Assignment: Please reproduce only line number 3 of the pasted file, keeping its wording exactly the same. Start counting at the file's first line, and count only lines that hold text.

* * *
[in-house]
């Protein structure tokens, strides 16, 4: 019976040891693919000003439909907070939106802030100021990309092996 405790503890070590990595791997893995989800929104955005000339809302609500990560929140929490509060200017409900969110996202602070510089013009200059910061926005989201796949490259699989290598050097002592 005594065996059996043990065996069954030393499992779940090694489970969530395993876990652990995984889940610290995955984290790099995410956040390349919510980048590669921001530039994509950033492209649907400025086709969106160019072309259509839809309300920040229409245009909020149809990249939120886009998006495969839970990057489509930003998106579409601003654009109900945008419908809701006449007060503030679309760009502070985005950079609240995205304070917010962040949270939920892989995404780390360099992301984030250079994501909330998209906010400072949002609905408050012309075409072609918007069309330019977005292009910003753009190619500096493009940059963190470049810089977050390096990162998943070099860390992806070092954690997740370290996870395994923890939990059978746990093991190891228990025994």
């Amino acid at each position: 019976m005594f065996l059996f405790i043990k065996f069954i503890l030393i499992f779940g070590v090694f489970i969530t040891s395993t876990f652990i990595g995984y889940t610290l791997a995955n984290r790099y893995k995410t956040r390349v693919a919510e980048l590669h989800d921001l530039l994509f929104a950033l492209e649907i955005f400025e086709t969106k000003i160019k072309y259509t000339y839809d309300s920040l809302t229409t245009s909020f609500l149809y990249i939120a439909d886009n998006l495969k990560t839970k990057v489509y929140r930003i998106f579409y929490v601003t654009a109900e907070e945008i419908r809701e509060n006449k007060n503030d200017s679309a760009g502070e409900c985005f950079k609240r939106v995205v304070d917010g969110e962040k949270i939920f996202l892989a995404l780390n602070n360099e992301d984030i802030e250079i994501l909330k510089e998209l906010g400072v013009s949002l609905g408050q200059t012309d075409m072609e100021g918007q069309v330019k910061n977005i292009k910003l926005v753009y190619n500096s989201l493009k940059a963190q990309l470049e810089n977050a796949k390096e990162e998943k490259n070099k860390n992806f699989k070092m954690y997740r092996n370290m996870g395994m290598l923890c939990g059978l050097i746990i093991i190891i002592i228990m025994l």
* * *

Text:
């Amino acid at each position: 019976m005594f065996l059996f405790i043990k065996f069954i503890l030393i499992f779940g070590v090694f489970i969530t040891s395993t876990f652990i990595g995984y889940t610290l791997a995955n984290r790099y893995k995410t956040r390349v693919a919510e980048l590669h989800d921001l530039l994509f929104a950033l492209e649907i955005f400025e086709t969106k000003i160019k072309y259509t000339y839809d309300s920040l809302t229409t245009s909020f609500l149809y990249i939120a439909d886009n998006l495969k990560t839970k990057v489509y929140r930003i998106f579409y929490v601003t654009a109900e907070e945008i419908r809701e509060n006449k007060n503030d200017s679309a760009g502070e409900c985005f950079k609240r939106v995205v304070d917010g969110e962040k949270i939920f996202l892989a995404l780390n602070n360099e992301d984030i802030e250079i994501l909330k510089e998209l906010g400072v013009s949002l609905g408050q200059t012309d075409m072609e100021g918007q069309v330019k910061n977005i292009k910003l926005v753009y190619n500096s989201l493009k940059a963190q990309l470049e810089n977050a796949k390096e990162e998943k490259n070099k860390n992806f699989k070092m954690y997740r092996n370290m996870g395994m290598l923890c939990g059978l050097i746990i093991i190891i002592i228990m025994l």